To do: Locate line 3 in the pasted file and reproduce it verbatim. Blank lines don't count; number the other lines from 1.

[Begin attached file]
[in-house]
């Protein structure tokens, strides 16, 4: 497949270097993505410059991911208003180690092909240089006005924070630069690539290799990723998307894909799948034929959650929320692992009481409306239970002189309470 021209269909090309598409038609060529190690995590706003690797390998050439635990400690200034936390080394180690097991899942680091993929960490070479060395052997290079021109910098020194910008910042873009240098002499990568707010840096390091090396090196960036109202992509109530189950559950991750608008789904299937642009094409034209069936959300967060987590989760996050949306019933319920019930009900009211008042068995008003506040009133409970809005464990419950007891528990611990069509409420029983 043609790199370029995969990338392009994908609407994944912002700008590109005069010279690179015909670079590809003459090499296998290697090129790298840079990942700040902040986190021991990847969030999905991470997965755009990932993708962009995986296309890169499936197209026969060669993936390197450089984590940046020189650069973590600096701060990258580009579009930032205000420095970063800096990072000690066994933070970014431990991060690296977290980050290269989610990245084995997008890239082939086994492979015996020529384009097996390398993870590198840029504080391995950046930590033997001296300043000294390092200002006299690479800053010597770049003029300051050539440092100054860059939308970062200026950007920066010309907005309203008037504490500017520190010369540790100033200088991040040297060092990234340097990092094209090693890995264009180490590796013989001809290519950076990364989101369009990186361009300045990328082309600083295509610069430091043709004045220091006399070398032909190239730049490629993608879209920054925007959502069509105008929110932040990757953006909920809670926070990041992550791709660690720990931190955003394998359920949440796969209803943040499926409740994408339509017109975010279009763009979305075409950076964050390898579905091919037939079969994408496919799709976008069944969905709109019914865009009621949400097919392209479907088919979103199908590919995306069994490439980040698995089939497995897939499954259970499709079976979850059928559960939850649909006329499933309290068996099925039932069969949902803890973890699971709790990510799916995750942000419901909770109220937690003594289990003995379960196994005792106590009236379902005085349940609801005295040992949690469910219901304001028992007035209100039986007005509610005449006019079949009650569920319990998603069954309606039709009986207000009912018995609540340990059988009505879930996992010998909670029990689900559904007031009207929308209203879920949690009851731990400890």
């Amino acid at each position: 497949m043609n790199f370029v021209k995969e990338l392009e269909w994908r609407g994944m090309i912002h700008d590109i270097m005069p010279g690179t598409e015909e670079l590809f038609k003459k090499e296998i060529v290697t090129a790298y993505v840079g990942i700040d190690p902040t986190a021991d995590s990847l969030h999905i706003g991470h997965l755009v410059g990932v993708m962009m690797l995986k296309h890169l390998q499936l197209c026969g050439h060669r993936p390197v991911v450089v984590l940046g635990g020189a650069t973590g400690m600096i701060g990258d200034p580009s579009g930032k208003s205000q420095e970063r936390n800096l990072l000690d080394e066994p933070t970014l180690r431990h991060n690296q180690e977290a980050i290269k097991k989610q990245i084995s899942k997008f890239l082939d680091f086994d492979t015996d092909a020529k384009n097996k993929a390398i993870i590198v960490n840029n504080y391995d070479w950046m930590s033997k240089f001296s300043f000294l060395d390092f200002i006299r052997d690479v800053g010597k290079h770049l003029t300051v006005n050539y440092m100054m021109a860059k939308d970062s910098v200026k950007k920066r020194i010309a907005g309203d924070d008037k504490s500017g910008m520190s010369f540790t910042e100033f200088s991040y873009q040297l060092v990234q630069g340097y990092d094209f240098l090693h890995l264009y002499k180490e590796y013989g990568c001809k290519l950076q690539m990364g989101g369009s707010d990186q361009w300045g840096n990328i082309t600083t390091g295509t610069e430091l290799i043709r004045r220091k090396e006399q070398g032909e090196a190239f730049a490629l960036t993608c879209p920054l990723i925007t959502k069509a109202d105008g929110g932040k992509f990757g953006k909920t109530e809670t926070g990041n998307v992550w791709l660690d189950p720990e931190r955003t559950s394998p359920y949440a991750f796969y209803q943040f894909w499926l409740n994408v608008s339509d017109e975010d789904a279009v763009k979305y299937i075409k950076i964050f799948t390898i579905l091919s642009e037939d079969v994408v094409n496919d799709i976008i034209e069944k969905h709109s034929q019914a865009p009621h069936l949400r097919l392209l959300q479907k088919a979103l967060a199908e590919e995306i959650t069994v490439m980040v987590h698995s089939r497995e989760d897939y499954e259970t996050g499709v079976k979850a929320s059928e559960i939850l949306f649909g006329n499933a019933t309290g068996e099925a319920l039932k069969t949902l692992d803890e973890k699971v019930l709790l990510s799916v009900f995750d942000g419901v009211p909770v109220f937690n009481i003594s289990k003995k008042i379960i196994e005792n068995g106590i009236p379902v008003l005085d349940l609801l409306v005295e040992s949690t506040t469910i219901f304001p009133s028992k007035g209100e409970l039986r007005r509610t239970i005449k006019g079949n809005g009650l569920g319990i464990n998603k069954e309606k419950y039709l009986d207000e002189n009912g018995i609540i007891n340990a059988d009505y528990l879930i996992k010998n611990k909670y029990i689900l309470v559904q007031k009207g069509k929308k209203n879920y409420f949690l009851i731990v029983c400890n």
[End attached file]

């Amino acid at each position: 497949m043609n790199f370029v021209k995969e990338l392009e269909w994908r609407g994944m090309i912002h700008d590109i270097m005069p010279g690179t598409e015909e670079l590809f038609k003459k090499e296998i060529v290697t090129a790298y993505v840079g990942i700040d190690p902040t986190a021991d995590s990847l969030h999905i706003g991470h997965l755009v410059g990932v993708m962009m690797l995986k296309h890169l390998q499936l197209c026969g050439h060669r993936p390197v991911v450089v984590l940046g635990g020189a650069t973590g400690m600096i701060g990258d200034p580009s579009g930032k208003s205000q420095e970063r936390n800096l990072l000690d080394e066994p933070t970014l180690r431990h991060n690296q180690e977290a980050i290269k097991k989610q990245i084995s899942k997008f890239l082939d680091f086994d492979t015996d092909a020529k384009n097996k993929a390398i993870i590198v960490n840029n504080y391995d070479w950046m930590s033997k240089f001296s300043f000294l060395d390092f200002i006299r052997d690479v800053g010597k290079h770049l003029t300051v006005n050539y440092m100054m021109a860059k939308d970062s910098v200026k950007k920066r020194i010309a907005g309203d924070d008037k504490s500017g910008m520190s010369f540790t910042e100033f200088s991040y873009q040297l060092v990234q630069g340097y990092d094209f240098l090693h890995l264009y002499k180490e590796y013989g990568c001809k290519l950076q690539m990364g989101g369009s707010d990186q361009w300045g840096n990328i082309t600083t390091g295509t610069e430091l290799i043709r004045r220091k090396e006399q070398g032909e090196a190239f730049a490629l960036t993608c879209p920054l990723i925007t959502k069509a109202d105008g929110g932040k992509f990757g953006k909920t109530e809670t926070g990041n998307v992550w791709l660690d189950p720990e931190r955003t559950s394998p359920y949440a991750f796969y209803q943040f894909w499926l409740n994408v608008s339509d017109e975010d789904a279009v763009k979305y299937i075409k950076i964050f799948t390898i579905l091919s642009e037939d079969v994408v094409n496919d799709i976008i034209e069944k969905h709109s034929q019914a865009p009621h069936l949400r097919l392209l959300q479907k088919a979103l967060a199908e590919e995306i959650t069994v490439m980040v987590h698995s089939r497995e989760d897939y499954e259970t996050g499709v079976k979850a929320s059928e559960i939850l949306f649909g006329n499933a019933t309290g068996e099925a319920l039932k069969t949902l692992d803890e973890k699971v019930l709790l990510s799916v009900f995750d942000g419901v009211p909770v109220f937690n009481i003594s289990k003995k008042i379960i196994e005792n068995g106590i009236p379902v008003l005085d349940l609801l409306v005295e040992s949690t506040t469910i219901f304001p009133s028992k007035g209100e409970l039986r007005r509610t239970i005449k006019g079949n809005g009650l569920g319990i464990n998603k069954e309606k419950y039709l009986d207000e002189n009912g018995i609540i007891n340990a059988d009505y528990l879930i996992k010998n611990k909670y029990i689900l309470v559904q007031k009207g069509k929308k209203n879920y409420f949690l009851i731990v029983c400890n």